A successful trial has demonstrated the effectiveness of newly developed mind control wheelchairs in helping paraplegics navigate through obstacles.
The study, published in the journal iScience, found that non-invasive wheelchair manipulation enabled paralyzed patients to guide themselves through an obstacle course.
Participants who were quadrupeds were fitted with an electrode cap that allowed them to control the wheelchair. Once the cap was on, the patients had to focus on moving certain body parts they no longer controlled, such as their hands and feet.
“This purpose will be translated into real commands for the motors of the wheelchair that will make the wheels move at different speeds so that if one is faster than the other, it will turn into it in the opposite direction,” senior researcher, José del R. Millán, professor of neuroscience and chair of electrical and computer engineering at the University of Texas at Austin, told USNews. “So if the right is faster than the left, it will automatically turn left and vice versa.”
Two of the three volunteers were able to maneuver the wheelchair with increasing accuracy as the training progressed. To move to the right, volunteers had to think about moving both legs, while to move the wheelchair to the left, volunteers had to think about moving both hands.
Currently, patients must undergo surgery to achieve a wheelchair-bound state of mind. This new non-invasive procedure, which does not require such surgery, may prove revolutionary.
“This is probably the first small study to get pretty good results without having to go into the brain,” Abbey Sawyer, a postdoctoral fellow at the Talent Research Center at the Icahn School of Medicine at Mount Sinai in New York City, told USNews.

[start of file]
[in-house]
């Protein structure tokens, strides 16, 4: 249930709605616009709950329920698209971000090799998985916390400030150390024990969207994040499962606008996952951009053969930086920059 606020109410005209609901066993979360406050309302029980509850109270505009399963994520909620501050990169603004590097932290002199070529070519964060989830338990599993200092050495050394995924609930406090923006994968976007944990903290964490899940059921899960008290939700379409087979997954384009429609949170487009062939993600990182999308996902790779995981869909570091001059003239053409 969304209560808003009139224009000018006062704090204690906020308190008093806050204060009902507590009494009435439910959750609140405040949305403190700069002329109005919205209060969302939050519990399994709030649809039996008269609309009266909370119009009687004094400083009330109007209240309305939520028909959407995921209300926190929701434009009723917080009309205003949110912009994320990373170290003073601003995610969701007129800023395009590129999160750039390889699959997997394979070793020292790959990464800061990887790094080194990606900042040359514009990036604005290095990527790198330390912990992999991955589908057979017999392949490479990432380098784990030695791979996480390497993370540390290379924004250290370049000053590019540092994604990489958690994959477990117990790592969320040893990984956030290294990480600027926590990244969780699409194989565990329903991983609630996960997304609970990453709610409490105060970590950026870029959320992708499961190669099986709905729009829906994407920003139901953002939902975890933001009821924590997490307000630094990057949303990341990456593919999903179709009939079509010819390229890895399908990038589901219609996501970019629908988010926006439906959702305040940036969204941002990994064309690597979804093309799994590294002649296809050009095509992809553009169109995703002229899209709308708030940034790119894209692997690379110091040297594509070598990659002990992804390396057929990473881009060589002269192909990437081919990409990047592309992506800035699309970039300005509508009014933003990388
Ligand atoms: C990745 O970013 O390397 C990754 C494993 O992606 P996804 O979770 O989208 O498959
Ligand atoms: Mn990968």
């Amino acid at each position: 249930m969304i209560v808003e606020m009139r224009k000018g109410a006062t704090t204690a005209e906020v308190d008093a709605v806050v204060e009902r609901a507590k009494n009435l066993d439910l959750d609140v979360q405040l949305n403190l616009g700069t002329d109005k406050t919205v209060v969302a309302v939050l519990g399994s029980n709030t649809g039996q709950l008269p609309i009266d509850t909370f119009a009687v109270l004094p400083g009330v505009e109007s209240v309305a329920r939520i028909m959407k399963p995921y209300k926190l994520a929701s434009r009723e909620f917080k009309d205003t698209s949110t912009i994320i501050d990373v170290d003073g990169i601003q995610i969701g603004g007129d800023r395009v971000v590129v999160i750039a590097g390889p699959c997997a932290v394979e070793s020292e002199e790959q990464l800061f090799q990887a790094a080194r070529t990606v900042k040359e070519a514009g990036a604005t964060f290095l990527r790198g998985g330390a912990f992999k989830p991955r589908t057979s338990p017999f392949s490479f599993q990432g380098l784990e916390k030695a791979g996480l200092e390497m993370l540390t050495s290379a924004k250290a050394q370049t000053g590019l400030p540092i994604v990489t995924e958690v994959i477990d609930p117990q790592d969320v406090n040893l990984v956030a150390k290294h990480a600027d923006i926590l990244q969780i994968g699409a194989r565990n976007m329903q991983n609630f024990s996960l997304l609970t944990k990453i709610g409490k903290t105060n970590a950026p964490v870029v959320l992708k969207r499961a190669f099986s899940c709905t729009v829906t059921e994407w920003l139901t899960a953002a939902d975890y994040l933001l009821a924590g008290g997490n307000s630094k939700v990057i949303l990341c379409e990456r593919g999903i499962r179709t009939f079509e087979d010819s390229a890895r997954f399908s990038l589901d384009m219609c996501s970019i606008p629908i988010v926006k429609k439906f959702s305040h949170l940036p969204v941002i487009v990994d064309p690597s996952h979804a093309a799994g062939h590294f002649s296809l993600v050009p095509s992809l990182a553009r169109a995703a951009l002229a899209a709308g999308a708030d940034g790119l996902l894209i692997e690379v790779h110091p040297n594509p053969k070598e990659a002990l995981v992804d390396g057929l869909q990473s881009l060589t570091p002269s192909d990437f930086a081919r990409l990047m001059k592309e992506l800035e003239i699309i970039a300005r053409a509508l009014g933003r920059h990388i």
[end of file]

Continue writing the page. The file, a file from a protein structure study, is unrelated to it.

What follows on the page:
“There are many more invasive procedures that are entering the safety and feasibility phase of human trials at this point, but this is one of the first and probably one of the most effective non-invasive approaches,” Sawyer, who was not part of the study, added.
Three participants received training three times a week for two to five months. During the training, two participants showed excellent improvement, with accuracy increasing to 95% and 98% respectively from the initial 43%-55%.
“The main point of the paper is that if we train people long enough, they can reach a certain level over sophisticated devices like these brain-controlled wheelchairs,” Millan said.
However, commercial use of such mind-controlled wheelchairs still has a long way to go.
“There’s no realistic, adaptable way for people to do this on their own, and the training is pretty intense, so I don’t think it’s quite ready for prime time,” Dr. Anthony Ritaccio, professor of neurology at the Mayo Clinic in Jacksonville, Fla., said. “People are still working to make it easy and pleasant, because otherwise, why would it take decades?” It would have already been on the market.”